THE BIG ACHIEVEMENTS OF A SMALL COUNTRY
Standards of Living
Singapore has been recognised as the best city for living in Asia, taking 26th place in this category globally. However, it would be only fair to point out that Singapore is among the most expensive cities in the world due to its high real estate prices. This year, Singapore rounded off top 10 most expensive cities in the world.
Despite it, the country holds fifth position in the World Rating of Happiness, with Australia in the first place. Owing to its strict laws and well-organised police service, Singapore is the safest city in the world. Any weapon is forbidden in Singapore, and socially-dangerous crimes such as drugs, piracy and terrorism are punishable by death.
«The Old and the New»
Singaporean officials are highly competent and helpful. They are paid high salaries and never take bribes. According to the Corruption Perception Index 2009 (CPI), annually rendered by experts of the international organisation Transparency International, Singapore has taken third place as the least corrupt country in the world after New Zealand and Denmark.
In certain revues, Singapore is named number one for the shopping experience it offers its citizens and tourists alike. An old popular Russian song goes: "Greece has everything possible in the world", but Singapore has even what is missing in Greece. A word to the wise: Olympic endurance is a must for shopping in Singapore, as the number of malls and stores here is overwhelming. Visiting three of them a day is tantamount to a sports feat. But moving between the malls is easy since Singapore's public transport system and roads are best in the world, its taxi service is very efficient.
Trying to attract more tourists, Singapore has been constructing an extensive infrastructure of diverse entertainments in recent years. The island of Sentosa, a huge entertainment zone minutes from downtown, boasts the biggest oceanarium in Asia, a pink dolphin lagoon, holographic laser show and other attractions. The world's biggest observation wheel – the Singapore Flyer – is also in Singapore. The International Living Standards have estimated Singapore's show business to have achieved 71 out of 100 points possible.
Education and the Social Sphere
An amazing fact: Singapore injects as much money into education as Russia does into arms and weapons.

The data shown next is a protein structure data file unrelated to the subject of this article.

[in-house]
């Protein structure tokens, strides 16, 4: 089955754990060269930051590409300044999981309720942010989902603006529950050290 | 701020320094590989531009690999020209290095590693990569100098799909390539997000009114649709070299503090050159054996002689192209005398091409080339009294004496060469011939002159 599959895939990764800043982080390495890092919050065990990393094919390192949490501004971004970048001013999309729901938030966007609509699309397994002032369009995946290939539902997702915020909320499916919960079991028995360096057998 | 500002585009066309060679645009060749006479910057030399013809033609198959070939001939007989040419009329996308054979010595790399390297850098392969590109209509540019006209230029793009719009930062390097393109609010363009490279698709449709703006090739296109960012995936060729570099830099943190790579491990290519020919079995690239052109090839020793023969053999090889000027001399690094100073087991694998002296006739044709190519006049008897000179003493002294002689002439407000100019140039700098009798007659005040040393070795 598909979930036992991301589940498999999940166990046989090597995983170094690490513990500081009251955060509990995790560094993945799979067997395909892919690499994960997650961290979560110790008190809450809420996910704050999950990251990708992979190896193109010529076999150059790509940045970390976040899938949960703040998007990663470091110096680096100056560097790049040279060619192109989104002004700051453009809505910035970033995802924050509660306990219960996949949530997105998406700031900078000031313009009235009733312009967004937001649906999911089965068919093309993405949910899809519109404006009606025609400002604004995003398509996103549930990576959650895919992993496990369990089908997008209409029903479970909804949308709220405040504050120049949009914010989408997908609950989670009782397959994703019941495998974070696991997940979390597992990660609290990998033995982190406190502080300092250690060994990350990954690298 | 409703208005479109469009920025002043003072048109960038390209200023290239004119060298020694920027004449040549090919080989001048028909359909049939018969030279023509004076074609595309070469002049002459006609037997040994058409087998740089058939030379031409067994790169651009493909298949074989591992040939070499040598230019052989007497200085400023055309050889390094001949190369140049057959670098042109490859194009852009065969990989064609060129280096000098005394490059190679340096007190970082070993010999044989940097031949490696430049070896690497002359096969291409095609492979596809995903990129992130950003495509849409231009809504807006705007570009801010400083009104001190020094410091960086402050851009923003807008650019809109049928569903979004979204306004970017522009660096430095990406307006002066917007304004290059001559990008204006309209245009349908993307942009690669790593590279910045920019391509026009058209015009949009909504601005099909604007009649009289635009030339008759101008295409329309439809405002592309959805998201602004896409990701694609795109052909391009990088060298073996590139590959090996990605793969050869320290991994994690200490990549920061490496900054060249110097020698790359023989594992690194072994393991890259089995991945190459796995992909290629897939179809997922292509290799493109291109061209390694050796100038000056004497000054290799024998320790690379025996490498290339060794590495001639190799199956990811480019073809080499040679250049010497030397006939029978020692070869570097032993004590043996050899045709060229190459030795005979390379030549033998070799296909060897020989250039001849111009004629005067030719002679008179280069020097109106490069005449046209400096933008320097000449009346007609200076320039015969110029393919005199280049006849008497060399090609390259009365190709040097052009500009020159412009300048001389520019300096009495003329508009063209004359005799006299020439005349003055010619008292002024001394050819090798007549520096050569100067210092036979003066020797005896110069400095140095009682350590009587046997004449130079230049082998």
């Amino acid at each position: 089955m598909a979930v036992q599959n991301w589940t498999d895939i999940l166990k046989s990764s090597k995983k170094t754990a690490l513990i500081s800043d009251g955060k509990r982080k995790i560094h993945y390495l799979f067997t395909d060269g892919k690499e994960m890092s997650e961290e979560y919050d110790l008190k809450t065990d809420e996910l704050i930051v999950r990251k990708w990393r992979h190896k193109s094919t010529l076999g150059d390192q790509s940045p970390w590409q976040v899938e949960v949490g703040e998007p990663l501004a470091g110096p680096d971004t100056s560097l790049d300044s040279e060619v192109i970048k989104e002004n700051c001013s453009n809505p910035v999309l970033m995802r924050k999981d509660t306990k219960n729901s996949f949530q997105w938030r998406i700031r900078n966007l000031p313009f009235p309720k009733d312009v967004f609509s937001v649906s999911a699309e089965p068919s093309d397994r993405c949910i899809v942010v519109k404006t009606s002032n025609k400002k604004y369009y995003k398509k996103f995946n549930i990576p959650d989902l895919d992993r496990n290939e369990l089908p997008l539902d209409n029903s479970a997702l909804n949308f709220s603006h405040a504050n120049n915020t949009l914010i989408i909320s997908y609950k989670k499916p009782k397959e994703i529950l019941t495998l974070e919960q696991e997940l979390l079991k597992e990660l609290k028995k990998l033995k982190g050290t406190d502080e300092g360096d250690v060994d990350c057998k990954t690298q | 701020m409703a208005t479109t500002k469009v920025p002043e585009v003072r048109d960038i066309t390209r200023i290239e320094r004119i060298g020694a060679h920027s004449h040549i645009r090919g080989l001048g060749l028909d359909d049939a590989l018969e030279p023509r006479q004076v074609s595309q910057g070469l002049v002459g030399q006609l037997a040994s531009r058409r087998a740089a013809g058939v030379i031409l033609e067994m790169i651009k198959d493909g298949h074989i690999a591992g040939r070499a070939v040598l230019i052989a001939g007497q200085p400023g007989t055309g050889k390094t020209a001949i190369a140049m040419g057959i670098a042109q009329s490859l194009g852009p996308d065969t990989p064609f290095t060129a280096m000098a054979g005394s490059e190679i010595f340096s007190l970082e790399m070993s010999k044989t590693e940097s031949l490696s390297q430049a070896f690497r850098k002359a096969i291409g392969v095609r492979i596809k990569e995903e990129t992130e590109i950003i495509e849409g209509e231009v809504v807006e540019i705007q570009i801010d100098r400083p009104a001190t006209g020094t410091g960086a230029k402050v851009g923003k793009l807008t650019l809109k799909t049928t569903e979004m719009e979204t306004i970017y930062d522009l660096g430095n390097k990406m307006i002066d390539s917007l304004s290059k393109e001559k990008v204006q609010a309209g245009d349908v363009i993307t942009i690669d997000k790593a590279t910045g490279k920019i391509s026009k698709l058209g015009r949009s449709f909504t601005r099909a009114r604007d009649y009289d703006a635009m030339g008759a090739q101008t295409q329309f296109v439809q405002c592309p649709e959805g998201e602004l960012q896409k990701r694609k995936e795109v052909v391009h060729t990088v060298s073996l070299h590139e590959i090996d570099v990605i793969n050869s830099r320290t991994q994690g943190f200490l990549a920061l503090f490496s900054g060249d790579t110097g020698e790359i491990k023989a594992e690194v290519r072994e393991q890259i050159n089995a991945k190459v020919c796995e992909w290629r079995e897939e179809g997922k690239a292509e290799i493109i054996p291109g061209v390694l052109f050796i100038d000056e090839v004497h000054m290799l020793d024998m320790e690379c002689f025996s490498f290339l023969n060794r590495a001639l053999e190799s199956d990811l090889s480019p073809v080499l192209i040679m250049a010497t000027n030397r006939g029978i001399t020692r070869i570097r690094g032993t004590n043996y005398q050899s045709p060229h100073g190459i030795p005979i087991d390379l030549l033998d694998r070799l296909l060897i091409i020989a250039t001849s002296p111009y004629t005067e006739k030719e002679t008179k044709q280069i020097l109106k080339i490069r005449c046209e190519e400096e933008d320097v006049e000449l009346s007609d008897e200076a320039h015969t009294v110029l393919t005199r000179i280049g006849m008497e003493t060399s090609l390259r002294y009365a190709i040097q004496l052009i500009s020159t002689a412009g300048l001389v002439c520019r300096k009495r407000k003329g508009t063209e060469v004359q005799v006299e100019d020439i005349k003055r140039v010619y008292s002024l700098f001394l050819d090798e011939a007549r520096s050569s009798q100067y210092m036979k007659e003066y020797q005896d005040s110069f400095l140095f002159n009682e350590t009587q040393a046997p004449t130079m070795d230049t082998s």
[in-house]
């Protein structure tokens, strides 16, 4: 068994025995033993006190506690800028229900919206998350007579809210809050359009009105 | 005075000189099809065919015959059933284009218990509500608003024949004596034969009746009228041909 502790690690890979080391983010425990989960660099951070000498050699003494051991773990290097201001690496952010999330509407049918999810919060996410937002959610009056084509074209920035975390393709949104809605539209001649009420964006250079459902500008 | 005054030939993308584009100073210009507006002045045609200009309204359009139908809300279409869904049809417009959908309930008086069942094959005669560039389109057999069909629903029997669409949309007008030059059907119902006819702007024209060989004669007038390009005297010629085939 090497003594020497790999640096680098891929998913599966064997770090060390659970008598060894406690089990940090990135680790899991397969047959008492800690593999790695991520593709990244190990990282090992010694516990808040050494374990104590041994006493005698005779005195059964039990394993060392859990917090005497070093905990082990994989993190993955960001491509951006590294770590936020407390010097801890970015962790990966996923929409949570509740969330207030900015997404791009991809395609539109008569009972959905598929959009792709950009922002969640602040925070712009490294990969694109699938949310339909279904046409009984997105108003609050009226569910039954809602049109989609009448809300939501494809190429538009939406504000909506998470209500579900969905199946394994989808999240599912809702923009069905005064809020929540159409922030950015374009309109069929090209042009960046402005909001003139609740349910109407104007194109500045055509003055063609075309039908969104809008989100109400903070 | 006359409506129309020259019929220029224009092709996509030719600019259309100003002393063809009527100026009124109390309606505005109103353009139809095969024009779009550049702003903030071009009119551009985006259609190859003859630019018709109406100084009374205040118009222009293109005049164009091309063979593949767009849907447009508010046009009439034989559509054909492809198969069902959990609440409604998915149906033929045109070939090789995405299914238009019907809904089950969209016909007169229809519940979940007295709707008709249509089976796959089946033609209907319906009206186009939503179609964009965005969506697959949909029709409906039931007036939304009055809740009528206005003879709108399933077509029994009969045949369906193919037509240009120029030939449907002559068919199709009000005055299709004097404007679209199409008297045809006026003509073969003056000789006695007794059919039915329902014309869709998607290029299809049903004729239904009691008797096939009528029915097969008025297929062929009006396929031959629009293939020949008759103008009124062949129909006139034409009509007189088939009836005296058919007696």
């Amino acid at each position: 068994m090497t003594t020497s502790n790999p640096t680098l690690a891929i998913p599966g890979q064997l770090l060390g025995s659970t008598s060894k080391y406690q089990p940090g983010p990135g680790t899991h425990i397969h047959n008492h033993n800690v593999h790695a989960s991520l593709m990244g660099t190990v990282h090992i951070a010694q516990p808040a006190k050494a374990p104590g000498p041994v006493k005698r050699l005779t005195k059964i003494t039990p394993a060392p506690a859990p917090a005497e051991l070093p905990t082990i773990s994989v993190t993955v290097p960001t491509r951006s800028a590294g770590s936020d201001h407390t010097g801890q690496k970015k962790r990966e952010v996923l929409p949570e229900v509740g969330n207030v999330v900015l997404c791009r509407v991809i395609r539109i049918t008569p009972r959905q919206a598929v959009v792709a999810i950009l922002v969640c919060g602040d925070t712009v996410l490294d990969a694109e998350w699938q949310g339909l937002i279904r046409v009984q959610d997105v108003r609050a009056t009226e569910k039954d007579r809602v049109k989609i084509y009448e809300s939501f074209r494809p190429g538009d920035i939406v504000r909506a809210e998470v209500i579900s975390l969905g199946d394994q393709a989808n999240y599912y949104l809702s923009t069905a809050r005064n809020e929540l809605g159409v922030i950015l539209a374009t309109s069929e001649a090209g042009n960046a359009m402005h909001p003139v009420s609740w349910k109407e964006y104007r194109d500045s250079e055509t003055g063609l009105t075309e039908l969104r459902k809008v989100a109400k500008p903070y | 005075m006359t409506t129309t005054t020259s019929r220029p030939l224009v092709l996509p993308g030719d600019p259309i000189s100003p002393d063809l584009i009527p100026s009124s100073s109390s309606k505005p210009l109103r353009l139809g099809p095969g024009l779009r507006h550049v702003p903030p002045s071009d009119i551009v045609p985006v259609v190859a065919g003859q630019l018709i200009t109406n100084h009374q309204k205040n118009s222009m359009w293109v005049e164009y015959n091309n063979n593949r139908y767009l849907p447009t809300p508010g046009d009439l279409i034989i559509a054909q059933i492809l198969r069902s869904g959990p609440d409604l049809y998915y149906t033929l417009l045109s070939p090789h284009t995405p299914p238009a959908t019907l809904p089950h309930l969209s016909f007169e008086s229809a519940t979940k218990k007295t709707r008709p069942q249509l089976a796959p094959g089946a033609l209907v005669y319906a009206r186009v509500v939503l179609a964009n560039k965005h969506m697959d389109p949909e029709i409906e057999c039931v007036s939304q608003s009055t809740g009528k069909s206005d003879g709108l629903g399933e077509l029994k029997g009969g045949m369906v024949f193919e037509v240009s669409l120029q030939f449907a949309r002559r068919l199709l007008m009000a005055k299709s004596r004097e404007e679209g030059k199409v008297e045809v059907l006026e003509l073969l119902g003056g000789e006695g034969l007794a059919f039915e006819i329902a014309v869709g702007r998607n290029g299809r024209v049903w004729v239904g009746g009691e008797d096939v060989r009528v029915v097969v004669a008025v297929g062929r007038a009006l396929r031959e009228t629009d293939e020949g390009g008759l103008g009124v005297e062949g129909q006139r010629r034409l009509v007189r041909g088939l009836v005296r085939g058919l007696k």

Singaporean education is highly qualitative and affordable, and combines several types – those of Asia, America and Europe – which is very attractive for international students. Singapore's two national universities have been rated highly among the world's high schools, with the National University of Singapore taking 30th, place and Nanyang Technological University 73rd.
Singapore is number three in the world in spheres such as the development of informatics technology, yielding to Denmark and Sweden only. But when it comes to the computerisation of education, Singapore is the global leader, financing it with about half a billion Singapore dollars every year.
Healthcare and Ecology
According to the world rating by the World Organisation of Public Health, Singapore has the best medicine and public healthcare system in Asia. Singaporean medicine combines the achievements of western and eastern traditions at a very high level. Due to these facts, a new tourism direction – medical tourism – has recently been speedily developing in the city-state. The medical areas most popular with international tourists are plastic surgery, weight loss programmes, dentistry, neurosurgery and cardiology.
The Singaporean government pays a lot of attention to its population's health. A well-meaning propaganda and price policy have brought smoking and alcohol consumption to naught. The contraband of cigarettes and alcohol is punishable by 10 years of prison.
Sports enthusiasts can find every facility to their liking in Singapore, from go-cart racing to archery. The efforts made by the government to boost public healthcare have had tangible results: according to the US' CIA statistical report, Singapore has been for some years one of the top five countries in terms of the longest life expectancy. In Singapore, it is equal to 80.42 years, with Andorra coming before it, showing the best at 83.5 years.
The high-tech civilisation of Singapore has destroyed a considerable part of the island's flora and fauna – such is, invariably, the price paid for technical progress. But the government is doing its best to protect indigenous wildlife. For instance, 30 per cent of the island's territory are nature reserves, and the world's biggest orchid park finds its home in Singapore, which also boasts a huge zoo and botanical garden. Only in the city park of Bukit Timah are there more species of trees than in the whole of North America. Various exhibitions are devoted to Singapore's wildlife to educate schoolchildren. Singapore has been reported to have the purest air among the world's largest megapolises.
Singaporeans say that they have everything except for a cupola above the island to keep the chilled conditioned air in. The heavy equatorial climate is perhaps the drawback that keeps pulling Singapore down in terms of ratings of life comfort. At the present stage, an air conditioner over the city might still be a joke but, taking into account the Singaporeans' commitment and diligence, it has a chance of becoming reality soon enough.
They say that Singapore is a country that lives in the future, striving after the best living standards for its citizens and cherry-picking leading scientists and experts around the world to come here to work. Singapore is a country of nanotechnology, biotechnology, electronics and top-notch medicine. The country is definitely worth visiting, at least once.
Text Vitaly Lipik
(Research Fellow at Nanyang Technological University, Singapore)
Paintings (photographic reproductions)